The Not So Scary Sorcerer

Spider-Man faces a host of entertaining villains, but he didn’t necessarily meet all of them face to face. In “The Reprehensible Riddle of the Sorcerer,” originally published in Marvel Super Heroes #14, he fights the Sorcerer. However, he doesn’t realize it because the Sorcerer is controlling him from afar. The story written by Stan Lee and drawn by Ross Andru is a romping tale that is by turns ridiculous and cool – kind of what you’d expect for a comic published in 1968.

Like Kraven the Hunter, the Sorcerer is after Spider-Man simply because he wants to prove himself. He doesn’t know Spider-Man, but the superhero is powerful and he’s not okay with it. He’s sort of like the Evil Queen in Snow White and the Seven Dwarfs. If he had the equivalent of the Queen’s mirror, it must have told him Spider-Man was more powerful because the Sorcerer feels compelled to kill him to prove that his power is “totally and eternally supreme.”

We never learn precisely what he wants to do with his supreme power. He just needs to be in control and the best. By using his magical skills as well as using a juju doll of Spidey, he’s able to reach across the city and affect Spider-Man’s mind. His powers lead to this striking layout by Andru:


Image source

As you can see, Spider-Man’s in the middle of chasing bad guys when his mind is compromised. He manages to stop the thugs, but throughout the three page fight, the criminals talk like Spidey isn’t there. Of course, Peter is feeling loopy because of the mind control, but they’re still scared of him – maybe they shouldn’t be giving an advance play-by-play?

Spidey thugs

The entertainment continues as we learn how the Sorcerer trained and became so talented, and we see him box up the Spidey juju doll with a pin in its head. He puts the doll in the mail with a vague address and thinks the police will eventually open the package after Spider-Man has been killed. Does this man have any idea how the U.S. postal system works?

The Sorcerer continues to exert his influence, and in a weird twist, he coerces Peter into traveling to New Orleans. Peter has no idea why he’s buying a plane ticket or feeling so weird, but hey, at least he arrives in time for Mardi Gras! He’s able to walk into a hotel and get a room instantly – now that takes magical powers. I’m pretty sure Mardi Gras hotels get booked far in advance just like Comic-Con hotels.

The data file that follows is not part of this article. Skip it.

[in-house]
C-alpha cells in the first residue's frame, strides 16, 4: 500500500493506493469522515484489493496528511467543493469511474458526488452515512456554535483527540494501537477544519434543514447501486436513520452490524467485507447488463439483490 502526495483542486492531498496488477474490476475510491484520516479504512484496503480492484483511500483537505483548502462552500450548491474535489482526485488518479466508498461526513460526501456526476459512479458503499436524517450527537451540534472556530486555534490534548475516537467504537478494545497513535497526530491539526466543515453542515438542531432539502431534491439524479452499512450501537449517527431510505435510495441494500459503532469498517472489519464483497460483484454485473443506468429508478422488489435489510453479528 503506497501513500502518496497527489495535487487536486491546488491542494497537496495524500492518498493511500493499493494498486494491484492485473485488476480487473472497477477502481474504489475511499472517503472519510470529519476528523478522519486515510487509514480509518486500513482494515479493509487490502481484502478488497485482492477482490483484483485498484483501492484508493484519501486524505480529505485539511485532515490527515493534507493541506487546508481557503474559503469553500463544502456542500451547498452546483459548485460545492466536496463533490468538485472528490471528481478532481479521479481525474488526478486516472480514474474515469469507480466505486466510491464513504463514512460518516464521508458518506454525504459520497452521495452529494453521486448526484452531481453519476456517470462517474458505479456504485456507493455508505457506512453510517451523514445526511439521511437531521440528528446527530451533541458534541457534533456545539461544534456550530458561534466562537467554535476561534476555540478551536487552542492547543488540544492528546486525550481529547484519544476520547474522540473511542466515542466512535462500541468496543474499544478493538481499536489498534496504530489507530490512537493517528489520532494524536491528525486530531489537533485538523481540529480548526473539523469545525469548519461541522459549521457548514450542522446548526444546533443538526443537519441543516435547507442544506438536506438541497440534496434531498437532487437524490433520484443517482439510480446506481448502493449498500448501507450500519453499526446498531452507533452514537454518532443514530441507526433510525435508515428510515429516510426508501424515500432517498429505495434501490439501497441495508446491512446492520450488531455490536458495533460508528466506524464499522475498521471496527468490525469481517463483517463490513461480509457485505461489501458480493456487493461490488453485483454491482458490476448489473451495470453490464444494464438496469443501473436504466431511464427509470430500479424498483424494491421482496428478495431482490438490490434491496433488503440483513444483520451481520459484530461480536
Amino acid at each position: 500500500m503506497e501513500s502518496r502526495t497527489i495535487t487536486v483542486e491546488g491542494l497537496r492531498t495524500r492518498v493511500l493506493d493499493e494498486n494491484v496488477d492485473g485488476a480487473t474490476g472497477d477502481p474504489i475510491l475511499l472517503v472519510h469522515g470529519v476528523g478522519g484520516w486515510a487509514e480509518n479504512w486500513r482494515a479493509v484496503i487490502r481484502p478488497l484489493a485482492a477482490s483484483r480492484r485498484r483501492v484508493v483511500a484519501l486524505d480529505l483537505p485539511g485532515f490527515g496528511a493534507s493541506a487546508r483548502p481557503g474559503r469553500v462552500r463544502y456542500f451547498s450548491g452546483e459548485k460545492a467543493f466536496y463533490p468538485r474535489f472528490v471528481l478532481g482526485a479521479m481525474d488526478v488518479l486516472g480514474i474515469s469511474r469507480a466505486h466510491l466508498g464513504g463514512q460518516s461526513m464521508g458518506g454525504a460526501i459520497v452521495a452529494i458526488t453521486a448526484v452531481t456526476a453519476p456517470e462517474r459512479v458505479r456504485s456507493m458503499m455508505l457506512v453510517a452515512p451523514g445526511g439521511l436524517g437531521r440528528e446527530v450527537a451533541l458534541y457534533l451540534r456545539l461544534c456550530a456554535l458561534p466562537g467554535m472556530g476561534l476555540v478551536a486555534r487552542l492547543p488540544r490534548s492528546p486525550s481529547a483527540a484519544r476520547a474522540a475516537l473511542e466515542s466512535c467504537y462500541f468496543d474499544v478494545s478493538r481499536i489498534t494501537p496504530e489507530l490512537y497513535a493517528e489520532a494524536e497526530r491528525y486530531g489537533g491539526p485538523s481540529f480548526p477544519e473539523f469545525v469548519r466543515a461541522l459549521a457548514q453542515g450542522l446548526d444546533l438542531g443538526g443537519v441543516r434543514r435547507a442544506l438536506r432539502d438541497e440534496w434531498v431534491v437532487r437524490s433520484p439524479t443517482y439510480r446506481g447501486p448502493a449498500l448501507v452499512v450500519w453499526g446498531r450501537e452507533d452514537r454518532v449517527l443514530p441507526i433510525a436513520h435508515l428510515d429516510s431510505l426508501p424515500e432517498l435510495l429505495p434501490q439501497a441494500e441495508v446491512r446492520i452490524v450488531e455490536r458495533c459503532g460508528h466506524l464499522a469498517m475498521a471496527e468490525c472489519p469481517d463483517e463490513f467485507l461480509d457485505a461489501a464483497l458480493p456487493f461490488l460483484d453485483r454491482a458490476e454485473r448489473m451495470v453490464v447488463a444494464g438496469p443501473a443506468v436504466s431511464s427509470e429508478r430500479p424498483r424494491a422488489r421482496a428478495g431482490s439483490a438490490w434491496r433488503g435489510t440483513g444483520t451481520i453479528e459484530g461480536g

Eventually, the Sorcerer leads Spider-Man to a crate that holds the Synthetic Man. He wants Spidey to fight the giant because he assumes the beast will defeat the hero. Now, where does Synthetic Man come from? Why is he in a crate in a specific warehouse, and why can the Sorcerer control him? And if the Sorcerer can control the Synthetic Man, why doesn’t he direct him towards New York? As far as I can tell, we have no idea.

Spider-Man fights back because he doesn’t have a choice, and he realizes his foe can change to be pliable or as hard as a brick. The best part is Spider-Man calls him by the correct name despite the fact that he’s never encountered him before.

Synthetic Man

The outcome isn’t looking favorable for our hero, but thankfully a postman saves the day.

The Sorcerer talks a big game, but his connection and powers are stopped by a postman. First of all, he was goofy enough to put a legit return address on the envelope. I realize he wanted the world to know he was responsible for Spider-Man’s demise, but it would have been smarter to put a note inside the package. But no, he used his actual address and I can only assume his name was listed as “The Sorcerer” on the envelope. The action led to a postman swinging by, package in hand, and ringing the doorbell. That caused “deadly mental feedback” and left the Sorcerer powerless and unable to continue controlling the Synthetic Man.

Sorcerer doorbell

Call me crazy, but I’m not impressed. I am, however, amused.

, , ,

Comments are closed.

Welcoming the Future, Treasuring the Past.